LYS is a Catalina Yachts Expert
Why I Like Catalina Yachts
by Kent Little, Certified Professional Yacht Broker
From the earliest days of selling yachts (circa 1983), I have been selling Catalina Yachts. One of the very first brokerage sales I had was a late 70ís Catalina 25 and the fact that you can still find Catalina Yachts of this vintage still selling today is a testament to their thoughtfulness of design as well as their rugged construction.
I have personally owned 3 Catalina 30ís, 2 Catalina 320ís, 1 Catalina 36 and 1 Catalina 380. I have personally sold more Catalina 25ís, 27ís and 30ís over the past 27+ years than I can recall. I have sold or been involved in transactions as the listing agent more than a dozen times of each model from the Catalina 320í up to the Catalina 50í (built in the early 90ís).
In the case of the newest models when they debuted, I have been one of the few brokers who has sold multiple introductory models of the 470, the 42MKII (centerline queen forward layout), the 400, the 400MKII, the 380, the 387 the 350, the 350MKII, the 320MKII, the 310, the 309 and most recently I sold both hull #7 and #20 of the latest and greatest Catalina 445.
I might even dare to say because I was privy to some of the early design stages of a few of the models, that I had a little bit of some personal input into a few of the design features of the boats.
So to say, Iím a Catalina Expert is not an understatement as to how well I know the product line.
What I can also tell you is these boats are as well built as anything out there short of a semi custom or custom boat. Now a 1985 Catalina 30 is nowhere near as well built as a 2010 Catalina 309 just in regards to differences in fiberglass, resins, materials and design work, but there are still plenty of mid 1980s Catalina 30s floating around that are still in great shape, and they will probably last another 20 years. In fact to the intro sailor looking for that first ďbigĒ boat on an under $30K budget, I will always point them towards a mid 80s Catalina 30.
Materials and construction techniques have changed. What we were concerned with 20 years ago about how hull to deck joints were done is nearly a mute point on a new boat where by now the bolts holding the joint together are just there to till the polymer caulking glues can dry and that is what is really holding the joint together on a new boat. On most new boats you could take the bolts out and the hull to deck joint is not going to come apart.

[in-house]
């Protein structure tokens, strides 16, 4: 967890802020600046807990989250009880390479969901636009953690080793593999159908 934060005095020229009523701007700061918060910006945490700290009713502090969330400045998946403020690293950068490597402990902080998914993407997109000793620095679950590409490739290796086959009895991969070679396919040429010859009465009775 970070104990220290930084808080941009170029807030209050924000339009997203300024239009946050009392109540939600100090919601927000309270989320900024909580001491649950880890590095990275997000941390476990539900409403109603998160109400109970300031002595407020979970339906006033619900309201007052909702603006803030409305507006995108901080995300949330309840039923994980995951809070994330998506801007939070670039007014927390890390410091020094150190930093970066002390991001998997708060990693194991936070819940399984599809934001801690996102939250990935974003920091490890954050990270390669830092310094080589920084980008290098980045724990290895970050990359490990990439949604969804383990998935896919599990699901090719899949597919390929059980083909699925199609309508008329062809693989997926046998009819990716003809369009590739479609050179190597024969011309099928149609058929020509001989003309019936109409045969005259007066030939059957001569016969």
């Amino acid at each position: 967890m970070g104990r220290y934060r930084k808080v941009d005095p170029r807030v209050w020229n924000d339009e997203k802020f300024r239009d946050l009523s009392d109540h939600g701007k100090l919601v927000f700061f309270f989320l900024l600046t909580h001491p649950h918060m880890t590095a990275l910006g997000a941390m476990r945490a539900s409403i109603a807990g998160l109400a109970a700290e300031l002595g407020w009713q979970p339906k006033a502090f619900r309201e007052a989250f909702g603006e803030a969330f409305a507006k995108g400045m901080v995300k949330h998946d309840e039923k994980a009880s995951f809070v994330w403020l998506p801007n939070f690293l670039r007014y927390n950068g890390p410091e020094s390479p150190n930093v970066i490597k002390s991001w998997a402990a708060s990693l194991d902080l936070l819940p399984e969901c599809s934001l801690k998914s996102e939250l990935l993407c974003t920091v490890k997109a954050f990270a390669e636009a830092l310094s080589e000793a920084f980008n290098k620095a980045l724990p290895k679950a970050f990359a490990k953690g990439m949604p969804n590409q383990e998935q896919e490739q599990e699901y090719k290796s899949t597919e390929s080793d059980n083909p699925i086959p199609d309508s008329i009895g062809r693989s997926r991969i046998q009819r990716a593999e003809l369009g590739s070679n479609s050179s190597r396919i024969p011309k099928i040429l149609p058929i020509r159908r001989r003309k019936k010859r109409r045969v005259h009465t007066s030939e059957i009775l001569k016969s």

So seriously, a new Catalina Yacht when completed is nearly a one piece boat with everything from the hull to deck joint to the bulkheads all being glued into place with interior liners the boat nearly becomes impossible to come apart. Besides Catalinaís own Hall of Fame site where by folks who have done significant offshore trips (some circumnavigating) on Catalina Yachts, I have had my owner customers who have done significant offshore voyages. One of the first hulls of the Catalina 400 I sold the owner put over 15,000 miles on her!
Add to that that the finish is top notch. The interior of a Catalina is real teak with nearly cabinet, door edge, table and fiddles being solid teak. Only the bulkheads and door facings are laminated teak wood as they are in every boat from Catalina to a Hinckley.
Catalina puts more in the boat as standard. Larger winches, mainsheet travelers, windlass, larger diesels, all add to more value. And Catalina puts more things into the boat that you donít readily see. Things like zinc savers on the shore power systems and built in invertor chargers to run options like flat panel TVs makes the boat have more value for the money and also helps with future resale.
Then add to the fact that Catalina Yachts models are historically larger than most other manufacturers boats by several feet and you are getting even more boat for your money. The Catalina 30 is still after 6000+ built the largest 30í ever made. The Catalina 350 and the new 355 was the size of most other builders 37ís, the new 375 is the size of most other builders 40ís and the Catalina 445 like most others 46-47ís and only a 50 footer in another brand would come close to the volume of the 470.
And one of the best features I really like is Catalina Yachts is really a family owned business and itís run like a family business. The owner, Frank Butler, treats every person like family and he treats every boat owner no matter if they bought the boat new or used like family. Iíve personally seen him leave a dinner table to take a call from a client to discuss the keel bolts on his 1980 Catalina 27. Who offers that level or service? Frank, in his 80s, still handles nearly every warranty claim personally.
Whether you own a Catalina Yacht now and wish to sell or you're interested in buying a NEW or USED Catalina, my team and I at Little Yacht Sales welcome your calls and inquiries about any Catalina Yachts. We co-broker with every broker nationally and can represent you on any boat purchase no matter the location. Just call us first and let us do the work and research for you.
Kent Little, CPYB
1983-2011 Celebrating Over 28 Years of Professional Yacht Sales
Florida Licensed Broker Since 1993 #1815
Little Yacht Sales